In my twenties, I established a bit of a role reversal with my mom. I started to travel. And because she didn’t travel, I always bought her souvenirs wherever I went. We assume the parents will bring the kids trinkets and clothing and whathaveyou from around the world, but I was the one always finding the perfect thing for her. I always wanted it to be useful, yet specific to the location. Sometimes it was consumable, sometimes it was just clothing (no “My daughter went to Jamaica and all I got was this tee shirt,” but often close).
As we clean her house, I am finding the things I’ve brought her over the years. The practical or everyday and consumable things are noticeably worn (or gone, as the case may be). Like the fleece jacket I bought in San Francisco on my honeymoon. It’s clear that she wore it, as it’s been washed many times, pilled in the obvious places. The t-shirt from the Rocky Mountains, stained. No sign of jams and sauces and chocolates from this place or that. But then there were things a little bit nicer. The wool blanket from England, the silk scarf from The Met in New York. They were still in their original packaging when I found them. The blanket was bought in 2001, the scarf in 2008. They are mine now, and I will use them, but still, I am sad.
Let’s be honest, I’m sad all the time at every moment of cleaning my mom’s house. Even when my sister and I are laughing over some crazy find, we are still sad. This is just sad business. But I can’t ask her, “Mom, why didn’t you use this? Wear this? I picked it out just for you.” And it leads down the road of all the other questions I want to ask her. In this instance, “Why didn’t you travel?”
She loved to hear our stories and enjoyed our pictures (or pretended to, as any good mom would). The few trips we did take together were functional (to Las Vegas for my sister’s wedding, to Arkansas to visit my sister), but she always had a wonderful time. She almost took on a new persona during our trip for my sister’s wedding. My cousins will still talk about how fun “Vegas Karen” was. When we were kids, we took a few trips, most notably to Florida for her 40th birthday. She talked about that trip twenty years after the fact. I can say with confidence, she liked to travel.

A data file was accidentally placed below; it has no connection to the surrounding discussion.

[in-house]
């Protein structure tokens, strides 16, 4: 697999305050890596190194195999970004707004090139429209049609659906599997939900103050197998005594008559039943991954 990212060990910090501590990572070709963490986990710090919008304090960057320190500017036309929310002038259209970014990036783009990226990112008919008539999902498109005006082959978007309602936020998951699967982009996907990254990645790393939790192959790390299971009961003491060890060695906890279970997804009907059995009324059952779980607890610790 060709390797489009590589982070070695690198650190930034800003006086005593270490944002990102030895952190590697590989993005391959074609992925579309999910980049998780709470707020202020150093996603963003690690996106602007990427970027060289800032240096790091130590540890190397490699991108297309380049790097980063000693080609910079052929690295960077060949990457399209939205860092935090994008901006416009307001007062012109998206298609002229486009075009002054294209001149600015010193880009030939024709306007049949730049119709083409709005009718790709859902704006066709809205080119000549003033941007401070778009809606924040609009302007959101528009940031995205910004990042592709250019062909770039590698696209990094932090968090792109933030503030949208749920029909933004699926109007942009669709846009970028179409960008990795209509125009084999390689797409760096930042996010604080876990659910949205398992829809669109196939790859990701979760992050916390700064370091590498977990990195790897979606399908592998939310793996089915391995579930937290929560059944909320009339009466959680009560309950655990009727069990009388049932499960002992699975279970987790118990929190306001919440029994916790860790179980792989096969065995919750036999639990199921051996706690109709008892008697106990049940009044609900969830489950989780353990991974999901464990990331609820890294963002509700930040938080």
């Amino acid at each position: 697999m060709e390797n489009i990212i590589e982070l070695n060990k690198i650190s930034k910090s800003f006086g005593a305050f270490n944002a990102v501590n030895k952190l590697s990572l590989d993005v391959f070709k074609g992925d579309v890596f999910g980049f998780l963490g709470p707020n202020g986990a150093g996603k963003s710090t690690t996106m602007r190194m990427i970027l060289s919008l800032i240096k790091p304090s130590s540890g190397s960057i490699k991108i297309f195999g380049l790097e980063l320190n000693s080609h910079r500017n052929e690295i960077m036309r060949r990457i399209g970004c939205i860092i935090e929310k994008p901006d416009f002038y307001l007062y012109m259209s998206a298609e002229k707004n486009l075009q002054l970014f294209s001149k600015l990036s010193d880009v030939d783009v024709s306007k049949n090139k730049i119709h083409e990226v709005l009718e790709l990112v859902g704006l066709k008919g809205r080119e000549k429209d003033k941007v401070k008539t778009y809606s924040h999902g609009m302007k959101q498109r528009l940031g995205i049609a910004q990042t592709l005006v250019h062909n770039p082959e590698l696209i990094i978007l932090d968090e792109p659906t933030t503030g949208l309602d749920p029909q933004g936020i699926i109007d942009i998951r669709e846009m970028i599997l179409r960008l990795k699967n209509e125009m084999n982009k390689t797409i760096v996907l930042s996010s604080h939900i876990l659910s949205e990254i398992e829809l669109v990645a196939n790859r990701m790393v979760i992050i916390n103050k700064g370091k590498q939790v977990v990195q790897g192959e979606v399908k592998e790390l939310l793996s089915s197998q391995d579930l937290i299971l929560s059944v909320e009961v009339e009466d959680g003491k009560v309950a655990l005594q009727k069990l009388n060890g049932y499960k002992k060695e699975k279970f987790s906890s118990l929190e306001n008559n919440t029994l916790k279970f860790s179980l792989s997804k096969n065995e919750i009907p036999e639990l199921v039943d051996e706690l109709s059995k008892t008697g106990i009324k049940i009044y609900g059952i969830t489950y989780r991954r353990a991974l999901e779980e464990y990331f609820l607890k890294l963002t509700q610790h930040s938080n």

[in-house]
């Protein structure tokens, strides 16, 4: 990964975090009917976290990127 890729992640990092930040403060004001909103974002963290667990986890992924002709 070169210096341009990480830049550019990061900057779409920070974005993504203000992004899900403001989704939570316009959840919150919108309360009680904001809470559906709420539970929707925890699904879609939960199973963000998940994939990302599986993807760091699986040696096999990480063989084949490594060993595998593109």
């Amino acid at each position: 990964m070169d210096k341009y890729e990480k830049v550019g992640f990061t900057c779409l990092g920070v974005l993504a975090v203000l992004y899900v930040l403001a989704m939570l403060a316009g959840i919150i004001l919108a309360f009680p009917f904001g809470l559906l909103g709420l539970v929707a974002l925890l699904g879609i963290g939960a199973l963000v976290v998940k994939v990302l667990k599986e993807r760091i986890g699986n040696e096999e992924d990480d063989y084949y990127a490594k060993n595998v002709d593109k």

The obvious answer is she didn’t have the money, which is true. But when she needed to, she was always able to save the money she required to fix her car or the furnace. She still managed to give my kids too many presents at Christmas. It seems she just didn’t prioritize fun. Or rather, her own fun. She didn’t have a passport. In her 68 years, she never left this country. I remember asking her once if she could go anywhere in the world, where would she choose. She said Hawaii. So, I planned to take her there.
First, I thought it could be for her 60th. But my sister had moved to Arkansas and was starting a business and we couldn’t possibly go without her. So, maybe her 65th. I went and got pregnant again and moved into a new house and no, that wasn’t the right time either. When she was diagnosed with cancer, my first thoughts went to Hawaii. Forget everything, we will take this trip. Put it all on a credit card if we have to, and worry about it later (I don’t advocate for this in general, but desperate times). But shit. She couldn’t travel from her house to my house an hour and a half away. It was too late. Too fucking late.
And I can’t get that back. I can’t ask her why if she REALLY wanted to go to Hawaii, why didn’t she make it happen? So, I try to speculate. And that leads nowhere. Maybe the scarf I bought her in New York is ugly. Maybe she hates wool, finds it itchy. I won’t ever know. And this is not a moment for me to wisely impart to you, “Take the trip. Ask the questions. Seize the day.” Blah fucking blah. Especially because that doesn’t help ME understand my mom. This is unfortunately a moment that I have to say, “Well, shit. I guess I’ll never know.” And be OKAY with that. Grief is in large part finding ways to be OKAY. The world has shifted beneath our feet, and we must find a new place to rest our soles. I plan on taking mine to Hawaii just as quickly as I can.